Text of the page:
II. Pathophysiology

  1. Persistent inflammation (inflammatory cytokines, proteases)
  2. Biofilms affect 60% of Chronic Wounds
    1. Bacteria colonize sites and form a cohesive matrix and develop into organized mass (known as biofilm)
    2. Infectious factors provoke persistent inflammation
    3. Excessive White Blood Cell activity

III. Exam

  1. Wound measurement (length x width x depth)
  2. Use the clock system (12:00, 3:00, 6:00, 9:00) to describe wound
    1. Wound site, orientation, underming
  3. Photograph wound (with ruler)
  4. Probe wound with sterile cotton swab
    1. Evaluate for tunnels and undermining
  5. Define composition
    1. Percent slough
    2. Percent granular
  6. Exposed structure
    1. Bone
    2. Muscle, tendon or fascia
    3. Fat
    4. Viscera
    5. Vessels and nerves
    6. Hardware
  7. Drainage
    1. Amount (minimal, moderate, maximal)
    2. Characteristics
      1. Serosanguinous
      2. Serous
      3. Purulent (thin, oily, thick)
    3. Color
      1. Tan or brown
      2. Yellow
      3. Green
    4. Odor
      1. Minimal, moderate or maximal
      2. Provoked by dressing removal or wound stimulation
      3. Foul odor, anaerobic or ammonia-like
  8. Vascular evaluation
    1. Peripheral pulses (femoral pulse, posterior tibial pulse, dorsalis pedis pulse)
    2. Venous Stasis changes
  9. Neurologic evaluation
    1. Distal sensation (consider monofilament testing)

IV. Labs

  1. Hemoglobin A1C
    1. Diabetes Mellitus (or suspected, but undiagnosed)
  2. Serum Albumin and Prealbumin
    1. Suspected malnutrition
  3. Wound culture
    1. Indicated in suspected Wound Infection, or poor healing despite active management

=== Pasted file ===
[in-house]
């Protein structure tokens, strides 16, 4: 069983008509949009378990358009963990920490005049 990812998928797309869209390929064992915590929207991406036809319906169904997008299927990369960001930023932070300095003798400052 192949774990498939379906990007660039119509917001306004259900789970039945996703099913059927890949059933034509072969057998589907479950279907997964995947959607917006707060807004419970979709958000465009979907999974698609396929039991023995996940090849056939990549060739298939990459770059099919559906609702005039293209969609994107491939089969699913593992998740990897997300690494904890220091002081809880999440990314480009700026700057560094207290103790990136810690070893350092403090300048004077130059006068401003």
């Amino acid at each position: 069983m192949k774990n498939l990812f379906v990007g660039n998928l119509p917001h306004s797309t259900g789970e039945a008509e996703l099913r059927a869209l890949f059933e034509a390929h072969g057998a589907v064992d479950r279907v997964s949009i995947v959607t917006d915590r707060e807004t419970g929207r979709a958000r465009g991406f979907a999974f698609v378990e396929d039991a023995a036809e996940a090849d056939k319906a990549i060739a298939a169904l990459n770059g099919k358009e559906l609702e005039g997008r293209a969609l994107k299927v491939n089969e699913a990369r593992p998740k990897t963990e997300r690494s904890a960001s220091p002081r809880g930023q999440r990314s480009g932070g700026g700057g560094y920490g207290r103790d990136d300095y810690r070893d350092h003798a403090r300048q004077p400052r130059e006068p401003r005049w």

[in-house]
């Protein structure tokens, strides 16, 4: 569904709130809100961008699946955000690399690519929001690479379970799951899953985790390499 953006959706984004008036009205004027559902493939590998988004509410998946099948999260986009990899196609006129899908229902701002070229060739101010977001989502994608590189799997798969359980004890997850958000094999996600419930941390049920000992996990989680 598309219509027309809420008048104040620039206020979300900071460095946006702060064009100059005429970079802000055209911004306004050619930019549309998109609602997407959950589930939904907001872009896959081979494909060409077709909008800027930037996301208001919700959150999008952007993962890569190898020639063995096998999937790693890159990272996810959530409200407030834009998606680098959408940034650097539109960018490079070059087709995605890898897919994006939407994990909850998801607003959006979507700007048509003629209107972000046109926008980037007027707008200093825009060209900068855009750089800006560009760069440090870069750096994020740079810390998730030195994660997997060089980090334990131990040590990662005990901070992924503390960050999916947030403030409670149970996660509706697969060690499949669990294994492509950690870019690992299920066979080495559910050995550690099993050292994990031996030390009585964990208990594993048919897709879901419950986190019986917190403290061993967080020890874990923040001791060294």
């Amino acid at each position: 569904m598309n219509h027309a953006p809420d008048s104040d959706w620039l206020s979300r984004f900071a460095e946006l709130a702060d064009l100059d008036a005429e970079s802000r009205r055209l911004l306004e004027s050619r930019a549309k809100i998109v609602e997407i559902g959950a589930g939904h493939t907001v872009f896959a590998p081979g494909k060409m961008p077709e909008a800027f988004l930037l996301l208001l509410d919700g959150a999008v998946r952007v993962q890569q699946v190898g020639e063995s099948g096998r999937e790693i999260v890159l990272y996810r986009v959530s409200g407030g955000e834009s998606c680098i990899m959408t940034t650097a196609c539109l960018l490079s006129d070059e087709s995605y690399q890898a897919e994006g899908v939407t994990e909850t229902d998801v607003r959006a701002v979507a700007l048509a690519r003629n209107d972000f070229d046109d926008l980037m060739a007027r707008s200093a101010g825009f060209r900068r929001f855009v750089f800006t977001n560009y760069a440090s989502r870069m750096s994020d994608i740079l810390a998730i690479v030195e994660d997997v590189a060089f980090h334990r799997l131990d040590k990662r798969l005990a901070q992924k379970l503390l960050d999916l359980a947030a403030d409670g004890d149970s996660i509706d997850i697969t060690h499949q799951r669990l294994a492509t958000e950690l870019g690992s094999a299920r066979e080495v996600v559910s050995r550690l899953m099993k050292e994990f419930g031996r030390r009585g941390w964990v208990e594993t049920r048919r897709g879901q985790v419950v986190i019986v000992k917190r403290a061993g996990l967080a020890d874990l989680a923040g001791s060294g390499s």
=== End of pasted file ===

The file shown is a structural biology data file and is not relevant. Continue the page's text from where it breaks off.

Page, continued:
2. Press a sterile cotton swab against the wound to extract fluid from the wound for culture
    3. Obtain both aerobic and anaerobic cultures (Pressure Ulcers are infected with Anaerobic Bacteria in 60% of cases)

V. Imaging

  1. Ankle brachial index (ABI)
    1. Suspected Arterial Insufficiency
  2. Osteomyelitis Imaging
    1. Suspected extension into bone (confirmed if bone exposed or probe to bone positive)

VI. Management

  1. Wound Debridement
    1. Debride necrotic tissue and hematomas
    2. Do not debride wounds that are poorly vascularized
      1. Evaluate first with ABI if suspect significant Peripheral Arterial Disease
  2. Reduce edema
    1. Swelling significantly delays healing
    2. Identify and treat underlying causes
      1. Lymphedema
      2. Venous Stasis
      3. Third spacing (Congestive Heart Failure, Chronic Kidney Disease)
    3. Compression is key (contraindicated in significant Peripheral Arterial Disease)
      1. Allows for redistribution of fluid
      2. Use elastic, tubular or paste bandages
      3. Use stretch compression garments
      4. Consider pneumatic devices
      5. Keep leg elevated at least 6 inches above the level of the heart
  3. Evaluate for biofilm and active infections (wound culture and treat)
    1. Most wounds are colonized and do not require antibiotics
    2. Treat critical colonization
    3. Treat infection (e.g. Cellulitis, abscess)
  4. Control wound moisture
    1. Wounds should not be too wet or too dry
    2. Moist Wound Healing speeds healing by as much as 50%
    3. However, macerated wounds (too moist) heal poorly
  5. Treat underlying vascular disease
    1. Revascularization and conservative measures for peripheral Arterial Insufficiency
    2. Compression for Lymphedema, Venous Insufficiency
  6. Offload wounds
    1. Pressure Sores
    2. Neuropathic wounds (e.g. diabetic Foot Wounds)
  7. Ensure adequate nutrition
    1. Calorie Needs: 30 kcal/kg Ideal Body Weight per day (35-40 kcal/kg/day for underweight patients)
    2. Protein Needs: 1.25 to 1.5 g/kg Ideal Body Weight/day (use 2-2.5 g/kg IBW/day for morbidly obese patients)
      1. Requires increased fluid intake taken with the increased protein intake
    3. Fluid needs: 30-40 ml/kg/day (add 10-15 ml/kg for those on air-fluidized beds)
    4. Vitamin Supplementations
      1. Daily Multivitamin chewable
      2. Zinc supplement 50 g orally daily for no more than 2 weeks
        1. Indicated for Zinc Deficiency or suspected (Dysgeusia, skin slouging)
    5. References
      1. Meyer (2017) Wound Care Update, Park Nicollet Conference, St Louis Park, MN (attended 9/15/2017)

VII. References

  1. Cole (2017) Wound Care Update, Park Nicollet Conference, St Louis Park, MN (attended 9/15/2017)

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